From Pastor Perry

Romans 4:1–12 (ESV)

Abraham Justified by Faith

What then shall we say was gained by Abraham, our forefather according to the flesh? For if Abraham was justified by works, he has something to boast about, but not before God. For what does the Scripture say? “Abraham believed God, and it was counted to him as righteousness.” Now to the one who works, his wages are not counted as a gift but as his due. And to the one who does not work but believes in him who justifies the ungodly, his faith is counted as righteousness, just as David also speaks of the blessing of the one to whom God counts righteousness apart from works: 

“Blessed are those whose lawless deeds are forgiven, 

and whose sins are covered; 

blessed is the man against whom the Lord will not count his sin.” 

Is this blessing then only for the circumcised, or also for the uncircumcised? For we say that faith was counted to Abraham as righteousness. 10 How then was it counted to him? Was it before or after he had been circumcised? It was not after, but before he was circumcised. 11 He received the sign of circumcision as a seal of the righteousness that he had by faith while he was still uncircumcised. The purpose was to make him the father of all who believe without being circumcised, so that righteousness would be counted to them as well, 12 and to make him the father of the circumcised who are not merely circumcised but who also walk in the footsteps of the faith that our father Abraham had before he was circumcised.

 

Abraham’s circumcision did not save him; it was a response to his salvation. We are constantly tempted to give our works a role in salvation, but this detracts from God’s work. Christ saves us apart from our works, so anything we do responds to what He has already done for us.

 

I pray: Gracious God, grant us hearts that trust like Abraham, who trusted in You alone. Thank You for declaring us righteous. In Jesus’ name. Amen.

 

 

 

 

Edward A. Engelbrecht, The Lutheran Study Bible (St. Louis, MO: Concordia Publishing House, 2009), 1916.

Romans 3:21–31 (ESV)

The Righteousness of God Through Faith

21 But now the righteousness of God has been manifested apart from the law, although the Law and the Prophets bear witness to it— 22 the righteousness of God through faith in Jesus Christ for all who believe. For there is no distinction: 23 for all have sinned and fall short of the glory of God, 24 and are justified by his grace as a gift, through the redemption that is in Christ Jesus, 25 whom God put forward as a propitiation by his blood, to be received by faith. This was to show God’s righteousness, because in his divine forbearance he had passed over former sins. 26 It was to show his righteousness at the present time, so that he might be just and the justifier of the one who has faith in Jesus.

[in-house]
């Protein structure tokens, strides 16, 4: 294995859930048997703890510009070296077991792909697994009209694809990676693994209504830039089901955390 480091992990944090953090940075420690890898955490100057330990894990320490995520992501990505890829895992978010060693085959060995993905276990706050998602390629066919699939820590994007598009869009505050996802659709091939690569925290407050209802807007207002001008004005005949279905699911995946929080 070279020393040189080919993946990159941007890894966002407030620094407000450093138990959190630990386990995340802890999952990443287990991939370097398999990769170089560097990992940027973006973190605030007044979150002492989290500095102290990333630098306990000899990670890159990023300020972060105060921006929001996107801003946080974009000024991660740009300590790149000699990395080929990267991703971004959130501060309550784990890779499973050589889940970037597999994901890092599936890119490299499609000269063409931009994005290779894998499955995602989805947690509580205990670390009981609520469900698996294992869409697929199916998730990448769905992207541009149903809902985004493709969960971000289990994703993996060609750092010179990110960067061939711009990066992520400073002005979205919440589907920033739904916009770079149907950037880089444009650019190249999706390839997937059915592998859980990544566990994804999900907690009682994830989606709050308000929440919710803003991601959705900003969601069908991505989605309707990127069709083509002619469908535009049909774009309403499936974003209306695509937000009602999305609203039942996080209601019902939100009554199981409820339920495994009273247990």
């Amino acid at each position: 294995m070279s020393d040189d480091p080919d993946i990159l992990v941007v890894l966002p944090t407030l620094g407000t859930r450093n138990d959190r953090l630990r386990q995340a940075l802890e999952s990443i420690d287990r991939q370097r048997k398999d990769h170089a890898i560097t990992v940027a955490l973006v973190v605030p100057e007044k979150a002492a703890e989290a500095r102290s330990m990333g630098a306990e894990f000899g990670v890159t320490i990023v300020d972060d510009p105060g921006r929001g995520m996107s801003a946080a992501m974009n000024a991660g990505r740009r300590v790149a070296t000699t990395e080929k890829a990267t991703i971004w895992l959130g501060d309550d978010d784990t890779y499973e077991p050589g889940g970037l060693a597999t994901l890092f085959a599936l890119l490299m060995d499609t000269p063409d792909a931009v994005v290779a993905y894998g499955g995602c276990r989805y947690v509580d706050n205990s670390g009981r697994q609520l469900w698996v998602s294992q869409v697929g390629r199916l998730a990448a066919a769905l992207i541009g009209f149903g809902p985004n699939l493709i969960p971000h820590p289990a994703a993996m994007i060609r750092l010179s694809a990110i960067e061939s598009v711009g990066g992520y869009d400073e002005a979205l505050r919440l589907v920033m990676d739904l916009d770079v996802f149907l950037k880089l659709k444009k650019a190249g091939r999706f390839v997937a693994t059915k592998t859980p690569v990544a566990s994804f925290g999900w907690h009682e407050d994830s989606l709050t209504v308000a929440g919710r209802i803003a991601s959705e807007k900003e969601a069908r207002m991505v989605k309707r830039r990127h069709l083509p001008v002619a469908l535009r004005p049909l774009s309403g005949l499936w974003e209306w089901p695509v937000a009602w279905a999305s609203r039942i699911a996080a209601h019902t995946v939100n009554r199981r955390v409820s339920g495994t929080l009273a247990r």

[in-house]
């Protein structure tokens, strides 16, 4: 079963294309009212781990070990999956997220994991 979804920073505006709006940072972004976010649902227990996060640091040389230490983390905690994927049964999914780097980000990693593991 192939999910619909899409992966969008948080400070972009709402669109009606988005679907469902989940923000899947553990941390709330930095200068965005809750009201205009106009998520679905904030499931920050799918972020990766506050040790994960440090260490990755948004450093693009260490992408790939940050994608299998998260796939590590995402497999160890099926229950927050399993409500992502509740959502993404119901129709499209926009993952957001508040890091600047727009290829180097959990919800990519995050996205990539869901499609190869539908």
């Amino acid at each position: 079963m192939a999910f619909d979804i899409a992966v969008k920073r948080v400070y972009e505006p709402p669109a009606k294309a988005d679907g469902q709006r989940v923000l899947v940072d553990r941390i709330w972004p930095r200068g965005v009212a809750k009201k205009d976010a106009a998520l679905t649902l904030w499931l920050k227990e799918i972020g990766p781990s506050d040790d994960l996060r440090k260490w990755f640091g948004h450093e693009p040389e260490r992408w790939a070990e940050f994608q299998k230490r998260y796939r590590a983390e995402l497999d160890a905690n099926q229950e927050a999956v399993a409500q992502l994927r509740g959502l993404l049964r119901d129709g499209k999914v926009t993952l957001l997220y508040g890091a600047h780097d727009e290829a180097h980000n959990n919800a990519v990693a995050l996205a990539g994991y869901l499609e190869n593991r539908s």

27 Then what becomes of our boasting? It is excluded. By what kind of law? By a law of works? No, but by the law of faith. 28 For we hold that one is justified by faith apart from works of the law. 29 Or is God the God of Jews only? Is he not the God of Gentiles also? Yes, of Gentiles also, 30 since God is one—who will justify the circumcised by faith and the uncircumcised through faith. 31 Do we then overthrow the law by this faith? By no means! On the contrary, we uphold the law.

 

Vv 23–24 demonstrate human equality—all have sinned and fall short of God’s glory. We are alike in our corruption and fallenness. But all humanity has also been redeemed by Christ. Sinners may draw distinctions between people, but God does not. He would save us all through Christ.

 

I pray: Lord Jesus Christ, Redeemer of the world, thank You for Your salvation. Empower me to share Your gift with others. Amen.

 

 

 

 

Edward A. Engelbrecht, The Lutheran Study Bible (St. Louis, MO: Concordia Publishing House, 2009), 1915.

Romans 3:9–20 (ESV)

No One Is Righteous

What then? Are we Jews any better off? No, not at all. For we have already charged that all, both Jews and Greeks, are under sin, 10 as it is written: 

“None is righteous, no, not one; 

11 no one understands; 

no one seeks for God. 

12 All have turned aside; together they have become worthless; 

no one does good, 

not even one.” 

13 “Their throat is an open grave; 

they use their tongues to deceive.” 

“The venom of asps is under their lips.” 

14 “Their mouth is full of curses and bitterness.” 

15 “Their feet are swift to shed blood; 

16 in their paths are ruin and misery, 

17 and the way of peace they have not known.” 

18 “There is no fear of God before their eyes.” 

19 Now we know that whatever the law says it speaks to those who are under the law, so that every mouth may be stopped, and the whole world may be held accountable to God. 20 For by works of the law no human being will be justified in his sight, since through the law comes knowledge of sin.